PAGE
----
Painters, then and now


Edward Uecker

Some paintings from artist Steven Uecker.

Edward Uecker, Plaid Truth Staff

Artists come in all shapes and sizes, the purest form of which is arguably the “painter.” What splashes on the canvas is simply an extension of what one feels and interprets of the world around them, so is there a difference between an adult’s artistic sensibilities and a teenagers?

Let’s find out! 

“I usually just paint when I’m bored or stressed so I just look for things that I think look interesting or that I like and paint something similar,” said senior Jasmine Cisneros.

“Bored” and “Stressed” are the optimal words here, teenagers have not achieved a sense of emotional maturity yet so it explains how they view their own artwork. It’s just another venue to waste time in-between test scores that will determine one’s future and homework deadlines, paired with video games and their smart-phones.

An adult artist is typically more wary of surroundings encompassing them everyday, so it’s more likely that their paintings carry a certain baggage from years of life experience.

“I paint to get out all the icky stuff and maybe feel a bit better about myself,” said 44 year-old Steven Uecker.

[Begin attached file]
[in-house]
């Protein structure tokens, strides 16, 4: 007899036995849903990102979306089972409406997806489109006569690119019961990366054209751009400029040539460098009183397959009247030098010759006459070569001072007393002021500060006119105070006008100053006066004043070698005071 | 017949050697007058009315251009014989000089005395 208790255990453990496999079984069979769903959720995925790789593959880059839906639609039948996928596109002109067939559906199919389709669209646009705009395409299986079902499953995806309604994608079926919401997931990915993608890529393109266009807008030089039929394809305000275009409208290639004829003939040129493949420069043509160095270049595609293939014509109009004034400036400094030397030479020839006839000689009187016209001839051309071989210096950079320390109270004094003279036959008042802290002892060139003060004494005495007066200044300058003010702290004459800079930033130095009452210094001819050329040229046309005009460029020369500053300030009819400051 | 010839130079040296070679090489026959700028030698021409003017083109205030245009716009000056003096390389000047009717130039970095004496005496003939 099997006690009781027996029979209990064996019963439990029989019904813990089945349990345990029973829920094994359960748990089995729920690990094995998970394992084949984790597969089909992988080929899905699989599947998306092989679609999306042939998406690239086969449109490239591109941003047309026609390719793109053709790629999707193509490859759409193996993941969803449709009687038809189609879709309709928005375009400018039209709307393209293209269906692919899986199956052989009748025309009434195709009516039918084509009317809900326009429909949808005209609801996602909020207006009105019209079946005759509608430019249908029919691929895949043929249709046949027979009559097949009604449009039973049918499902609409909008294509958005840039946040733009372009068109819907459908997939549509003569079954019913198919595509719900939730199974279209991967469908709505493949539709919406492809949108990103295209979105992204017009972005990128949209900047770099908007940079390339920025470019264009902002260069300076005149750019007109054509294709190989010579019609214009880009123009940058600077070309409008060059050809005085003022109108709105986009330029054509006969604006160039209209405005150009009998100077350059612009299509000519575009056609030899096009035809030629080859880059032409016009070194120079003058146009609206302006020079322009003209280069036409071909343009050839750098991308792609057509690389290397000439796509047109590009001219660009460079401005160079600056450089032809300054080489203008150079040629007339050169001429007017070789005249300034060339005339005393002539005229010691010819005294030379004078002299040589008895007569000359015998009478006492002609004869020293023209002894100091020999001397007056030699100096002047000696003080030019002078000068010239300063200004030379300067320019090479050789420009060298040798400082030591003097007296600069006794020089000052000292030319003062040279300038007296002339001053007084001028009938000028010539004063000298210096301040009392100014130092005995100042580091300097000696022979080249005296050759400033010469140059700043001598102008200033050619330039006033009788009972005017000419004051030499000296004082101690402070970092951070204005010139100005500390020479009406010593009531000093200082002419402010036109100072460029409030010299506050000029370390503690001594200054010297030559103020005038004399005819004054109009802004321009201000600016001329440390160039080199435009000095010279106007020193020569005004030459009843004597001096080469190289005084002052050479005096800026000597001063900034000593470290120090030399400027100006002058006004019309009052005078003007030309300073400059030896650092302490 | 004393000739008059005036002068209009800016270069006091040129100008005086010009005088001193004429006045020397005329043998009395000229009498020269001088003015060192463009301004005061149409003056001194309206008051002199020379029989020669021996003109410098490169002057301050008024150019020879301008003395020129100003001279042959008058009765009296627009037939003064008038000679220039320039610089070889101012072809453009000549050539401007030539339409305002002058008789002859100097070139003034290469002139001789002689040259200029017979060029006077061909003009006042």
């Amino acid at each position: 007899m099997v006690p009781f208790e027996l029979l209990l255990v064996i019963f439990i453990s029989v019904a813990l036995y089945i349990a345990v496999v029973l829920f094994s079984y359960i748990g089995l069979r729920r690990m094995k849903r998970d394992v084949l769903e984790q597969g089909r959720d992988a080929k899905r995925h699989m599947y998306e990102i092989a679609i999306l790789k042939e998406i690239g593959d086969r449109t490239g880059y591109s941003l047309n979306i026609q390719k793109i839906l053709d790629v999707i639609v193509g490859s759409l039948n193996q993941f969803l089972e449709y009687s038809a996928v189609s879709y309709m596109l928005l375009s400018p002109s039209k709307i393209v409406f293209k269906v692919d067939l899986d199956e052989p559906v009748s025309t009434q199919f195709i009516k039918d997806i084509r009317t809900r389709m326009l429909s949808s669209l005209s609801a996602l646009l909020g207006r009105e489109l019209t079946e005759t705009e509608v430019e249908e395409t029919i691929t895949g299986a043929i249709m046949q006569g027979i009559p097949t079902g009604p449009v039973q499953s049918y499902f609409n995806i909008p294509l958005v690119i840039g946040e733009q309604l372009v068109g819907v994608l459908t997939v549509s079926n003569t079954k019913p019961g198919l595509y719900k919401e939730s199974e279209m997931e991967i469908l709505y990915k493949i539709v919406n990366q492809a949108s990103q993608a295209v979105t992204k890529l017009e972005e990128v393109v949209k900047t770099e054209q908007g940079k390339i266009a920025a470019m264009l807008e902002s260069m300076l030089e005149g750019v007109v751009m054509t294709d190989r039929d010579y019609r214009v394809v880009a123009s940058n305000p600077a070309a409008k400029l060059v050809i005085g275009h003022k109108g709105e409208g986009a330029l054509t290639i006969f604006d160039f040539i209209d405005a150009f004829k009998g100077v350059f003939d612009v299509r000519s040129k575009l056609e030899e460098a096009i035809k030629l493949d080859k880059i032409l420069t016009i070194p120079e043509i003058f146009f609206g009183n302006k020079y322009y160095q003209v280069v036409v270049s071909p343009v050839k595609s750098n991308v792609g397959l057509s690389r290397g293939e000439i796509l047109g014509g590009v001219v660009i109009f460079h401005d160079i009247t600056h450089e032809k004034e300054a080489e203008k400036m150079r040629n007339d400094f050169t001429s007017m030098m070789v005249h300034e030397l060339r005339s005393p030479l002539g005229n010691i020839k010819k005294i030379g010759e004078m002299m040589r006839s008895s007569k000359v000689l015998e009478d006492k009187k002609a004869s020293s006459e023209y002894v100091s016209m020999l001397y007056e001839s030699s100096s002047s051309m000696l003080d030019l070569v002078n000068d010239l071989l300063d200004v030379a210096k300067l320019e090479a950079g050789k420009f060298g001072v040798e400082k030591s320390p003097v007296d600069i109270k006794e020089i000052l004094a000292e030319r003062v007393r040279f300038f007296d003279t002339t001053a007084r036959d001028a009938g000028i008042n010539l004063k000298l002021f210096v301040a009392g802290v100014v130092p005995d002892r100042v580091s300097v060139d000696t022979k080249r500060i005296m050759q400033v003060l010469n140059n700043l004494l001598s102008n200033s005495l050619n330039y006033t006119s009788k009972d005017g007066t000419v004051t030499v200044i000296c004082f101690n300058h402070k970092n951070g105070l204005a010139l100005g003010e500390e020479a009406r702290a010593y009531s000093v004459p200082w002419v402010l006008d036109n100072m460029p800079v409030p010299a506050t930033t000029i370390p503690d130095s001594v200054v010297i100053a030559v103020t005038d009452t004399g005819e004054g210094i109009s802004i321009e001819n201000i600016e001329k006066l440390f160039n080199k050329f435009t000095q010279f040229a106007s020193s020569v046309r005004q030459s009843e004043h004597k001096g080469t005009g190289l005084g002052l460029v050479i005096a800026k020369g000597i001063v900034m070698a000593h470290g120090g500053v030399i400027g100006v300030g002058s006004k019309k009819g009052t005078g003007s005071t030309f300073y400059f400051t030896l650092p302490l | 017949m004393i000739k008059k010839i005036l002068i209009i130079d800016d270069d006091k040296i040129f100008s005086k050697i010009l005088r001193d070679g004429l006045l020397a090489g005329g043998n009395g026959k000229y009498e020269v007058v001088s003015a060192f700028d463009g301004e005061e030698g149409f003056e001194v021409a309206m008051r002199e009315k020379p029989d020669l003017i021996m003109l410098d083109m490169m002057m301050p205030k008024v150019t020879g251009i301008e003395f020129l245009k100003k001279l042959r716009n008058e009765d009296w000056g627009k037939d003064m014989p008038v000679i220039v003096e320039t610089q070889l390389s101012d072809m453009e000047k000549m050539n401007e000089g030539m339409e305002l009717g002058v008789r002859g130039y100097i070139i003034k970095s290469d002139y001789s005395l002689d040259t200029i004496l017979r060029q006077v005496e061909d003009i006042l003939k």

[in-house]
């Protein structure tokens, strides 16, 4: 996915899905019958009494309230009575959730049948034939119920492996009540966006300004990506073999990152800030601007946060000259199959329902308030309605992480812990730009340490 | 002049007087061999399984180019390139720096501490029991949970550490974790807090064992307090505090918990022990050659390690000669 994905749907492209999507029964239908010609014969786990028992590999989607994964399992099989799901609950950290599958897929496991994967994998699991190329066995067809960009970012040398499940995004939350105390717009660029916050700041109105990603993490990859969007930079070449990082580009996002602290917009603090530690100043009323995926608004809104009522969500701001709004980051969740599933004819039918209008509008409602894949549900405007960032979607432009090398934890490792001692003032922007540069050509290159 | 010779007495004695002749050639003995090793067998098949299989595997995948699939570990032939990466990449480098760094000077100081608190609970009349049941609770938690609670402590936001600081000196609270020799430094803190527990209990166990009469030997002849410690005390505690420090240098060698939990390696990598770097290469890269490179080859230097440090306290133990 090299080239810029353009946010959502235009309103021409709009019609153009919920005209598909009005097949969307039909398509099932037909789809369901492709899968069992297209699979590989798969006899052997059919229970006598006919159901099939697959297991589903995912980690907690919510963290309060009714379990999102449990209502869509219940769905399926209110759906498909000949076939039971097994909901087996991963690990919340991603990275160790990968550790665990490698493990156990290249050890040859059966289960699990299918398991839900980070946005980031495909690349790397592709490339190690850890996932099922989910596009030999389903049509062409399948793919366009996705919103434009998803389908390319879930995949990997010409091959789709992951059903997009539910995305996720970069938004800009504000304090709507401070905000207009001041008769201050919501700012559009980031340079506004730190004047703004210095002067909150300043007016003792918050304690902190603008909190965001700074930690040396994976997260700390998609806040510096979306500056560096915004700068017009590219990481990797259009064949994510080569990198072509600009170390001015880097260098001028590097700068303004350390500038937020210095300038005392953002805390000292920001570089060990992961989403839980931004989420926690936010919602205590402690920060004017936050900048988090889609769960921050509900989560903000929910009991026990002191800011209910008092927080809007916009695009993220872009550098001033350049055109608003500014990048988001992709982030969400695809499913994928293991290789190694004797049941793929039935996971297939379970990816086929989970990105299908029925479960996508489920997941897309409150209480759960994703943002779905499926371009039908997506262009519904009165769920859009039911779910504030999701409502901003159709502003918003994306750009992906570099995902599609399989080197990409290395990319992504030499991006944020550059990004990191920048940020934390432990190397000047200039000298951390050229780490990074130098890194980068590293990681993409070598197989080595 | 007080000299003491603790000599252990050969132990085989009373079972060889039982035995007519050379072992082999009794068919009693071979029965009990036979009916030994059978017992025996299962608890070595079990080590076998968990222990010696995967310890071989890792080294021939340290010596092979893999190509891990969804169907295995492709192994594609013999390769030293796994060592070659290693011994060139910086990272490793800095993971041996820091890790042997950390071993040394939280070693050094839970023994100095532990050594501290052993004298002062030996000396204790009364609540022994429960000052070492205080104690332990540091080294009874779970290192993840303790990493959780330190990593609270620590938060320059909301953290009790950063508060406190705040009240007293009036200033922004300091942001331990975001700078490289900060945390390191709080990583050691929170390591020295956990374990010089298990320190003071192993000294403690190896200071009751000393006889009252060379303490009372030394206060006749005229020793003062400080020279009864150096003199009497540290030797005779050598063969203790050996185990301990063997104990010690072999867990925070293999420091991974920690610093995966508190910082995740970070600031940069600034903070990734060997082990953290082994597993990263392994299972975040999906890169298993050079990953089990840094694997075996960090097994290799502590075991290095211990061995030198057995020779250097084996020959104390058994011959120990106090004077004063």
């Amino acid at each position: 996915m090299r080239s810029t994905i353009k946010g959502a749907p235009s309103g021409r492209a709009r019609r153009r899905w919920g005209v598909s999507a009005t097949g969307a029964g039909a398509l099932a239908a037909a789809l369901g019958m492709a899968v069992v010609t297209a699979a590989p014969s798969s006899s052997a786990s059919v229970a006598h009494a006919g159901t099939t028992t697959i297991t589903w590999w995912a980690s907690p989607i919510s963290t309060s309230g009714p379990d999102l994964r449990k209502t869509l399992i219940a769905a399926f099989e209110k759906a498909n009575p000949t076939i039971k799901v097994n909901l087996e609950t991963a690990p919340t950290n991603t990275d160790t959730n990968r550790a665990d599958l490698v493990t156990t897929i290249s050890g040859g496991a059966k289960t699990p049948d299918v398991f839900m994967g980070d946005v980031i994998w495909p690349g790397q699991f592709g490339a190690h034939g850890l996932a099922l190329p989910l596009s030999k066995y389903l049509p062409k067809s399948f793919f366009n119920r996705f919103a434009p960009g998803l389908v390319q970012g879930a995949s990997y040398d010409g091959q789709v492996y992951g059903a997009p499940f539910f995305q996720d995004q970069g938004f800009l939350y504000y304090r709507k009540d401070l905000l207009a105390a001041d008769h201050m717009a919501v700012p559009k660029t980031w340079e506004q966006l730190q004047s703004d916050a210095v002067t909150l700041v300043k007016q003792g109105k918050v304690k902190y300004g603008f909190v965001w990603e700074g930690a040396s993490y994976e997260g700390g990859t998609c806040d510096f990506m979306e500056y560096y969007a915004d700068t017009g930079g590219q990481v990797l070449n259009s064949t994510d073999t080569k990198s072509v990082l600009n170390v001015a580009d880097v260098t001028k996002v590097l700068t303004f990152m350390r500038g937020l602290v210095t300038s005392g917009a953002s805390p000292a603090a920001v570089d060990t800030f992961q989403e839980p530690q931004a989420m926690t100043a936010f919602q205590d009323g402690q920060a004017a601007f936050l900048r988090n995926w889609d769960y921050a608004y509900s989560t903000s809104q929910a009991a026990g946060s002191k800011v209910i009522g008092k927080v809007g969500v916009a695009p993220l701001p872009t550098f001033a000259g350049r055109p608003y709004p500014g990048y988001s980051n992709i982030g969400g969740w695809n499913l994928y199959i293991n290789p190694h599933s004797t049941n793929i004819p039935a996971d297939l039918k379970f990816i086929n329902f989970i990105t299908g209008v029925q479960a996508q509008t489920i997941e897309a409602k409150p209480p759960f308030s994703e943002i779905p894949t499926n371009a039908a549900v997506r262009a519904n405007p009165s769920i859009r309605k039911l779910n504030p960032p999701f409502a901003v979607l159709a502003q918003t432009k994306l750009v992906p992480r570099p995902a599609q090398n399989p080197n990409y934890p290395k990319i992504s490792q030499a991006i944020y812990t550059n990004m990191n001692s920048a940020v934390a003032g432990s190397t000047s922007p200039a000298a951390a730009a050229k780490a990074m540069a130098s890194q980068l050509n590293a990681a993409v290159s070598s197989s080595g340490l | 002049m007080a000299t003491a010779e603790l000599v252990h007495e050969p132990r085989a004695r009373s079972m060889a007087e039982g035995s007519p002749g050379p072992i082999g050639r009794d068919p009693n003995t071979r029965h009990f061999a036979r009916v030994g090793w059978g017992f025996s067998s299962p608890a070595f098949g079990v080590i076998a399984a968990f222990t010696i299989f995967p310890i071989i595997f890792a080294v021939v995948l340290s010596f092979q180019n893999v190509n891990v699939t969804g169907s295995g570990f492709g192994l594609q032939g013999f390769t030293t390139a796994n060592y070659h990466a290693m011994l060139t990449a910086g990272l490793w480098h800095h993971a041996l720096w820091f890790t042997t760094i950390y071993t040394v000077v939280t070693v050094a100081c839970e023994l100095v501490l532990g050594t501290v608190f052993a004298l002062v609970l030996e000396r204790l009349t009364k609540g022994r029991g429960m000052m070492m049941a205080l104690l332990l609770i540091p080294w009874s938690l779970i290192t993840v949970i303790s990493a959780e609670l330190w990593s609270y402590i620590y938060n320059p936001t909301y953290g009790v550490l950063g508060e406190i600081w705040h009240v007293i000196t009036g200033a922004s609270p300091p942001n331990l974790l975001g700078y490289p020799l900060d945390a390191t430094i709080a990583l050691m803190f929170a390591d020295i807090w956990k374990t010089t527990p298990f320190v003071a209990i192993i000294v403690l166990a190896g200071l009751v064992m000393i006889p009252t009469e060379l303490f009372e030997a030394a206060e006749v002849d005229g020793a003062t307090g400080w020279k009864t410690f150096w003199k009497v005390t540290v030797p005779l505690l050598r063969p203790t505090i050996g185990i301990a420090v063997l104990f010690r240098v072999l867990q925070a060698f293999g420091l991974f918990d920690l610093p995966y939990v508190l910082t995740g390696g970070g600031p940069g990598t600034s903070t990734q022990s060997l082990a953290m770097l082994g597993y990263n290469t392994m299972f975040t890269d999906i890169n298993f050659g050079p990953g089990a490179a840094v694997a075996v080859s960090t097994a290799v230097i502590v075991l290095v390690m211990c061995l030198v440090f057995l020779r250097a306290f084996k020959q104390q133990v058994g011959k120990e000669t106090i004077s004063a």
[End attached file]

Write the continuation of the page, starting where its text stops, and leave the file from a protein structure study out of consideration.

A generational divide is important to consider as well. Is there such a difference between painters that grew up during the MTV era and those in the digital age? According to these anecdotes, there may not be. 

“Spongebob influenced a few of my paintings, I have a painting of Spongebob jellyfishing in jellyfish fields and then one of Spongebob, Patrick, and Squidward’s houses,” said junior Morgan Beck.

Even in a century where social media rules, children still find solace in the warm embrace of old school tube viewing. Uecker said “He-Man and Thundercats” were a massive inspiration for him growing up as a young boy in early eighties suburbia. Different time periods and shows, but their innocent brains still drowned in identical creative juices.

Artists are every generation’s tomato can profession or a career barely resembling a career. However, surely a person growing up during an age of liberalism would have a better chance of seeking parental approval than another individual who grew up in a conservative decade?

Regarding her parents Beck said, “my parents don’t really have a role in my art sometimes they’ll get me new canvases or paints”

“They don’t really mind it, I don’t think they really have an opinion on it,” said Cisneros.

On the same token, Uecker said, “My parents hated it.”

A slight contrast. Today’s youths judging from a very small sample size, are encouraged to a certain extent. Of course, it’s a subjective thing which could mean something different for many different families regarding if art is slandered as a “vulgar” term.

These small interviews showcase a maturity difference but inspirations remain the same, and as these young people continue to work through the wringer, a worldly perspective shall come to fruition.